checks precondition in logic-or, etc. All of this semantic should be
known to the users, they can learn it from Contract Programming
Overview section, but it's really all about Contract Programming and
there's nothing special about the lib here (the syntax instead for
example is special about the lib).

>>> - CONTRACT_OLDOF kind of sticks out at me.
>>> I don't really like the way it looks having
>>> it a macro when everything else is keywords
>>> that are parsed by the top level macros.
>> I know but there's no way to parse it as a keyword because it's nested
>> within the assignment statement. It being a macro is part of the
>> mechanism to handle the `=` symbol:
>> [auto|fundamental_type|(type)] variable_name = CONTRACT_OLDOF expression
>> The pp parses this into 3 traits [auto|fundamental_type|(type)],
>> variable_name =, and expression. The type is either auto, known
>> (fundamental type like int, long double, etc), or wrapped within
>> parenthesis so it can be parsed and stripped away from the front. Then
>> the CONTRACT_OLDOF macro essentially expands to )( so it allows me to
>> separate variable_name = from expression (using pp sequences) that
>> otherwise I couldn't separated because they are unknown tokens plus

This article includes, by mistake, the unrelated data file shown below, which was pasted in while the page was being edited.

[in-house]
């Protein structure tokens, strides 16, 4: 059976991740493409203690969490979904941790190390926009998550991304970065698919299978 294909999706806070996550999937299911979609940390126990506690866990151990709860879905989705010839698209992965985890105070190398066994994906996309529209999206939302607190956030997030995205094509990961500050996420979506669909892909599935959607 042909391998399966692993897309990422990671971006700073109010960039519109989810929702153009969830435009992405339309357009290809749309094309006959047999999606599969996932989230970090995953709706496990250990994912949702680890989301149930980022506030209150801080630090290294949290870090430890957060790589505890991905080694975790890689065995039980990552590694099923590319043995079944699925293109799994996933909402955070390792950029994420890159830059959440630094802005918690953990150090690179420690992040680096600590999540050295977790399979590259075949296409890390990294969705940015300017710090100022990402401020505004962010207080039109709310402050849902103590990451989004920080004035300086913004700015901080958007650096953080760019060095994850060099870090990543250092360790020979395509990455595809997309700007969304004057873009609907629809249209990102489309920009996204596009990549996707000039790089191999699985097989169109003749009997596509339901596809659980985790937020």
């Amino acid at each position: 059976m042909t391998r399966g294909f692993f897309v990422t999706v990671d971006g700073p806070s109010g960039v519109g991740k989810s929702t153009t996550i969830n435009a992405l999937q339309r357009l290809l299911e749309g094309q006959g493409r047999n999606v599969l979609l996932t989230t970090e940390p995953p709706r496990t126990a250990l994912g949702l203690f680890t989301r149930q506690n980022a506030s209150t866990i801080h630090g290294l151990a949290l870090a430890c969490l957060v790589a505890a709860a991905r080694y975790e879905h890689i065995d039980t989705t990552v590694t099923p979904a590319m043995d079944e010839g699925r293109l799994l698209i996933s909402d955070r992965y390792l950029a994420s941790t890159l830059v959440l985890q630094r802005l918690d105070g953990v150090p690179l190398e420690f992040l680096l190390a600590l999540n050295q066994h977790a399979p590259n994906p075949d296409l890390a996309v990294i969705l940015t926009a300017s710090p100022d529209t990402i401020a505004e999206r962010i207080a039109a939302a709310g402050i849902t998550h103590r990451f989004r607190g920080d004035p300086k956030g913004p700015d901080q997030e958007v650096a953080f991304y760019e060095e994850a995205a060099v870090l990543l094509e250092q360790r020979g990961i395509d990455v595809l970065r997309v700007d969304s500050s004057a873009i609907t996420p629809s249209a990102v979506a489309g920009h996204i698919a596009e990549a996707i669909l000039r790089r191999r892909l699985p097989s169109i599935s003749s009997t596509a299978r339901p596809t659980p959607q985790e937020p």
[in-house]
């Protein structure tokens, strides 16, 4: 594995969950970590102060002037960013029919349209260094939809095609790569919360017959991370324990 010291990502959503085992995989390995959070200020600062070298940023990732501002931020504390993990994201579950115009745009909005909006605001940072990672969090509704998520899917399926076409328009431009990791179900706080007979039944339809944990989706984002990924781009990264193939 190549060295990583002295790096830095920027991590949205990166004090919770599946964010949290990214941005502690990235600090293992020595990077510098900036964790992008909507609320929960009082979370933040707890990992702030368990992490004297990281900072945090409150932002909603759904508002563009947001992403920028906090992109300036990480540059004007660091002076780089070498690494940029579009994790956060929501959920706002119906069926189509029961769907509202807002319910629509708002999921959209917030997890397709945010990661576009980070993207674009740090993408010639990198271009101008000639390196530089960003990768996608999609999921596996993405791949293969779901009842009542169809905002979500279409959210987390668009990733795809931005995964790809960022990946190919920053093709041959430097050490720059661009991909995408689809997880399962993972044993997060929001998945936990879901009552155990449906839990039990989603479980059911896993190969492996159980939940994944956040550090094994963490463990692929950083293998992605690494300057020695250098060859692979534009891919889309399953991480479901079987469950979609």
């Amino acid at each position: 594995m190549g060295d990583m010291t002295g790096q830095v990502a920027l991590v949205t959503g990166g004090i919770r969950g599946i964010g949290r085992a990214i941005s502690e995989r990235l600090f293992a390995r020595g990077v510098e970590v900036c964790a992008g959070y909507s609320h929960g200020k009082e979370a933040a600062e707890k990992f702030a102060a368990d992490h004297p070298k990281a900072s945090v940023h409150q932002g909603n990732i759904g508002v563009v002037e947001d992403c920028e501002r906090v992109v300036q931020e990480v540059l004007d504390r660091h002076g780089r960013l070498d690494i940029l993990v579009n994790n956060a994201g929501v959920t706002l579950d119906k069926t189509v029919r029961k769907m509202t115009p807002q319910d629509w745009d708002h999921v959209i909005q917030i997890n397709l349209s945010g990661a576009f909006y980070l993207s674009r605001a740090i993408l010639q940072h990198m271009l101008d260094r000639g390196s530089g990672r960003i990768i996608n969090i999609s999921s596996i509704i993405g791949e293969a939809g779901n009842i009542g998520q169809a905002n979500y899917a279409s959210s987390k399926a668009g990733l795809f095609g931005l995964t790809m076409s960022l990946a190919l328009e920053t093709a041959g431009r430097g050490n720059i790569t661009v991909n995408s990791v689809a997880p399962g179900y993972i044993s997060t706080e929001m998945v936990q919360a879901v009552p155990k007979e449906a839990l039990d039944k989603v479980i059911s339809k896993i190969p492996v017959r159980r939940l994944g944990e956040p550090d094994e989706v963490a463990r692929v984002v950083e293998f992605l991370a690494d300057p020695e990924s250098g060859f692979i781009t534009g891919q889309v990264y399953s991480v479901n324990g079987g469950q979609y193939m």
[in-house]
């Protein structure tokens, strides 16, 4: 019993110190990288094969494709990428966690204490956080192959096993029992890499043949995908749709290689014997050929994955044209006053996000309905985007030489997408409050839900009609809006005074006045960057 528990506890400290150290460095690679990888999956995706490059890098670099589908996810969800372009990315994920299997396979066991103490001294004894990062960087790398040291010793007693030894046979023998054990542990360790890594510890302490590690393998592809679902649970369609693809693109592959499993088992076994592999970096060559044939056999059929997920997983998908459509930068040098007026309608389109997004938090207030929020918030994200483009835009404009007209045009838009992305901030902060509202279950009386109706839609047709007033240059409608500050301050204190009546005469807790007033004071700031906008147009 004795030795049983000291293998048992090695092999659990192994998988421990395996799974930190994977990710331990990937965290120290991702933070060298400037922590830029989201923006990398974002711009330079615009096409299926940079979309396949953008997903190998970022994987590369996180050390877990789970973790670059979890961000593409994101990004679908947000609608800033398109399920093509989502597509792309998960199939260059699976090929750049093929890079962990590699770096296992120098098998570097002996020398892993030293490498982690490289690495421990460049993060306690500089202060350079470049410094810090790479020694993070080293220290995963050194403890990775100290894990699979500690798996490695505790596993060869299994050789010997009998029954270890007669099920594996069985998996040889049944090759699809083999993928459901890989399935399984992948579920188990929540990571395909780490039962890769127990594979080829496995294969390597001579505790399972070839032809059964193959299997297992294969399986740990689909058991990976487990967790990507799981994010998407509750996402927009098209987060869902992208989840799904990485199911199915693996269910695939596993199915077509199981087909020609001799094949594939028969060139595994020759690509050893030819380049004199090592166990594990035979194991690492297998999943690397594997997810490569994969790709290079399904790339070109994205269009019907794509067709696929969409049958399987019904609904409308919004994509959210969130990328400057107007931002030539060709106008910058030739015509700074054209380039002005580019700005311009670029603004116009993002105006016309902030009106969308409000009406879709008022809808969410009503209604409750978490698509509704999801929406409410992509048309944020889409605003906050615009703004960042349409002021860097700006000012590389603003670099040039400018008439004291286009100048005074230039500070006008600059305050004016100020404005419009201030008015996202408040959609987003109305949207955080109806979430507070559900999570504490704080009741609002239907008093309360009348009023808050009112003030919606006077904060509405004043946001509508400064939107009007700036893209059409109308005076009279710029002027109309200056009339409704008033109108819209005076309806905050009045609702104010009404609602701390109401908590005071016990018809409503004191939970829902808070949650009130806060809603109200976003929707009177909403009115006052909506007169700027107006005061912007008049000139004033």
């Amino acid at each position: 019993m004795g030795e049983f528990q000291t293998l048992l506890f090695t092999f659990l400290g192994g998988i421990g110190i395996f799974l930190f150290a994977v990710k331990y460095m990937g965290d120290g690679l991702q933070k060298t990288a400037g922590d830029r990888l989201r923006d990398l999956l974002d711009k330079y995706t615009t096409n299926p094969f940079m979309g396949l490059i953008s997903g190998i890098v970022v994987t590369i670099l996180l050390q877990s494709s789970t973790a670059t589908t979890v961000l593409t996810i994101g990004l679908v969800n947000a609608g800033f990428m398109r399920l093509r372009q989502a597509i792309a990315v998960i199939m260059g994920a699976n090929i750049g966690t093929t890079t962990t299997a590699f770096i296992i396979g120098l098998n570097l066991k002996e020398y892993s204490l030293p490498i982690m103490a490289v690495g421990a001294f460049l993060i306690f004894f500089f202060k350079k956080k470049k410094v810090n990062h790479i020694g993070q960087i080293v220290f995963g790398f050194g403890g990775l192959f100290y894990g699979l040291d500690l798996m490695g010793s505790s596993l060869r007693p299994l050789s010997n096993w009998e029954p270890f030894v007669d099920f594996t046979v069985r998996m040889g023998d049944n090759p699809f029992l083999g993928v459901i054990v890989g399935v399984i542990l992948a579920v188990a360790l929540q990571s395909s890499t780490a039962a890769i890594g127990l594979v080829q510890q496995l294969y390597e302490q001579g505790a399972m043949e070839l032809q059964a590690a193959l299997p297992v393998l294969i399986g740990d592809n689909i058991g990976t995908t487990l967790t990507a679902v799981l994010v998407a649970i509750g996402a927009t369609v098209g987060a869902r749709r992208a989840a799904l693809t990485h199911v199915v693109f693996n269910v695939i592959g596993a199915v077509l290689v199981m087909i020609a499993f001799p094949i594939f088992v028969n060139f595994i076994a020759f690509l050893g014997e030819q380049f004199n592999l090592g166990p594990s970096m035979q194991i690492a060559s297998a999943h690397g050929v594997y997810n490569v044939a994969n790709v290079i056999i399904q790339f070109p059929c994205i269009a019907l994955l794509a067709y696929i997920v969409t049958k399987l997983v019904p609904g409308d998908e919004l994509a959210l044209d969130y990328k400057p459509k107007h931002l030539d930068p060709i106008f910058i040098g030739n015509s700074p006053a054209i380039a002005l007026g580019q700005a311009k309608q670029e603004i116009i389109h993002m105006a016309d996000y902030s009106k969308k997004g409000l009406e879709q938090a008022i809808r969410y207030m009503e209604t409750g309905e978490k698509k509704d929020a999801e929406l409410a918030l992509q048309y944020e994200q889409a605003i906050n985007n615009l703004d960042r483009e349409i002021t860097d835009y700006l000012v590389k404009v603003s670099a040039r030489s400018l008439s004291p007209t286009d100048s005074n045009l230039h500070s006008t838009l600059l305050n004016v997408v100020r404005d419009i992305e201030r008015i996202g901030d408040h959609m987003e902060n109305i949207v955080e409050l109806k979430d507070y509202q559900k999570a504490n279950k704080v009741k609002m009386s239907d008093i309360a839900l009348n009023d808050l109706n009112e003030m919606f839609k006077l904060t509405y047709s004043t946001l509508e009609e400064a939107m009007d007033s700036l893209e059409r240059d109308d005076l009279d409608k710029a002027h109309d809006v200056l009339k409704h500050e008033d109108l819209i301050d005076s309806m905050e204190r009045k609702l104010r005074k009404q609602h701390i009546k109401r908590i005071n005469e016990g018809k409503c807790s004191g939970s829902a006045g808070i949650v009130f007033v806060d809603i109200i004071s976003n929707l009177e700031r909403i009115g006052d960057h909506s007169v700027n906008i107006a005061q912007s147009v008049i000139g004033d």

>> they contain non-alphanumeric symbols (so I can't use concatenation to
>> handle them).
> Okay, so you can't parse the = with the preprocessor.
> I think you should really consider getting rid of
> the = entirely then. You've already replaced '='
> for default parameters with a keyword. Something
> along the same lines would be more consistent with
> the rest of your grammar.

For default parameters the = is replaced by ", default" and "," plays
a key role. I'd have to replace:

auto old_size = CONTRACT_OLDOF size() // (1)

with something like:

auto old_size, as size() // (2)

I personally prefer (1) because more readable even you are correct
that technically (2) (even better without the "as") would be more
consistent with the rest of the grammar.

>>> - "The implementation of this library uses..., templates with
>>> partial specializations and function pointers (similarly
>>> to Boost.Function), ..."
>>> I don't understand the connection between partial
>>> specialization and function pointers. Why are
>>> they grouped together?
>> No particular connection, I was just trying to say that my lib
>> implementation uses both... among other things that need to be
>> supported by the compiler.